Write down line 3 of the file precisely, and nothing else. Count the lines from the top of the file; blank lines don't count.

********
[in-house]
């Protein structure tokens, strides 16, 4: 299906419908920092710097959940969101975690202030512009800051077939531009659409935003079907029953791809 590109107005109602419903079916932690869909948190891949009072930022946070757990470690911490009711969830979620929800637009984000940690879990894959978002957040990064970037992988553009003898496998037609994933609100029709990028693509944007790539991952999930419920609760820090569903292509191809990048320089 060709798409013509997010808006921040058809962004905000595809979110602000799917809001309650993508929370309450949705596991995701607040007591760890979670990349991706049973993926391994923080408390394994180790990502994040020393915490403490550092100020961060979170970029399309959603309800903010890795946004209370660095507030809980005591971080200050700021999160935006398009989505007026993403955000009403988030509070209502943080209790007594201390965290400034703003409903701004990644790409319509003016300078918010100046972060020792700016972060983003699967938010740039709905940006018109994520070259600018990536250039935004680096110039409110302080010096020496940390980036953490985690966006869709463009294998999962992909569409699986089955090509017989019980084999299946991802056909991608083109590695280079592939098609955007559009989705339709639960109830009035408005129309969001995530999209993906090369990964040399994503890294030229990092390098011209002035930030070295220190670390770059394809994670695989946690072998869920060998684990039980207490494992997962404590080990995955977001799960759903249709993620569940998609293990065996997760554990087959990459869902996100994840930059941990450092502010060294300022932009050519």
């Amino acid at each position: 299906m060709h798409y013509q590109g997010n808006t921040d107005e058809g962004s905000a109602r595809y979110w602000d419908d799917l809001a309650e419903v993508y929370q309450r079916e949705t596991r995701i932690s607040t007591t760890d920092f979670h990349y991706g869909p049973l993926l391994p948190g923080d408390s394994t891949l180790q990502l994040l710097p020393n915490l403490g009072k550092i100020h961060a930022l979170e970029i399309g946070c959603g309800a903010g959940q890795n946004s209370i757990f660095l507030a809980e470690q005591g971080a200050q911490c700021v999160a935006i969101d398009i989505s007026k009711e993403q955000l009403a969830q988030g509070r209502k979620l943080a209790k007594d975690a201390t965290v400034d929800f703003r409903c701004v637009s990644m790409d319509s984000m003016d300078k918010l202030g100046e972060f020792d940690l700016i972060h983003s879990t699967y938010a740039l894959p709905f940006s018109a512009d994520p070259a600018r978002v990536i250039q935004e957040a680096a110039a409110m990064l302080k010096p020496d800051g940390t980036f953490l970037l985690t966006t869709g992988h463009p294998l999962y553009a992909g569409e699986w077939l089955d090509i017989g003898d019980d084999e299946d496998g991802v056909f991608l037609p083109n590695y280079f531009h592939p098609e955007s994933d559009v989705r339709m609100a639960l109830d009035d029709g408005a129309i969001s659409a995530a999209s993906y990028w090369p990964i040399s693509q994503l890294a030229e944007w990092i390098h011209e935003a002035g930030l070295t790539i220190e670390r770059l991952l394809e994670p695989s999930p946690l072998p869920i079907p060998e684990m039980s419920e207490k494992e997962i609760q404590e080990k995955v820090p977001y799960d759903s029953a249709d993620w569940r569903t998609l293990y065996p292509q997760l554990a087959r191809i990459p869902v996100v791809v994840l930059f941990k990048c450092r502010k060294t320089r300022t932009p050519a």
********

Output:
């Amino acid at each position: 299906m060709h798409y013509q590109g997010n808006t921040d107005e058809g962004s905000a109602r595809y979110w602000d419908d799917l809001a309650e419903v993508y929370q309450r079916e949705t596991r995701i932690s607040t007591t760890d920092f979670h990349y991706g869909p049973l993926l391994p948190g923080d408390s394994t891949l180790q990502l994040l710097p020393n915490l403490g009072k550092i100020h961060a930022l979170e970029i399309g946070c959603g309800a903010g959940q890795n946004s209370i757990f660095l507030a809980e470690q005591g971080a200050q911490c700021v999160a935006i969101d398009i989505s007026k009711e993403q955000l009403a969830q988030g509070r209502k979620l943080a209790k007594d975690a201390t965290v400034d929800f703003r409903c701004v637009s990644m790409d319509s984000m003016d300078k918010l202030g100046e972060f020792d940690l700016i972060h983003s879990t699967y938010a740039l894959p709905f940006s018109a512009d994520p070259a600018r978002v990536i250039q935004e957040a680096a110039a409110m990064l302080k010096p020496d800051g940390t980036f953490l970037l985690t966006t869709g992988h463009p294998l999962y553009a992909g569409e699986w077939l089955d090509i017989g003898d019980d084999e299946d496998g991802v056909f991608l037609p083109n590695y280079f531009h592939p098609e955007s994933d559009v989705r339709m609100a639960l109830d009035d029709g408005a129309i969001s659409a995530a999209s993906y990028w090369p990964i040399s693509q994503l890294a030229e944007w990092i390098h011209e935003a002035g930030l070295t790539i220190e670390r770059l991952l394809e994670p695989s999930p946690l072998p869920i079907p060998e684990m039980s419920e207490k494992e997962i609760q404590e080990k995955v820090p977001y799960d759903s029953a249709d993620w569940r569903t998609l293990y065996p292509q997760l554990a087959r191809i990459p869902v996100v791809v994840l930059f941990k990048c450092r502010k060294t320089r300022t932009p050519a």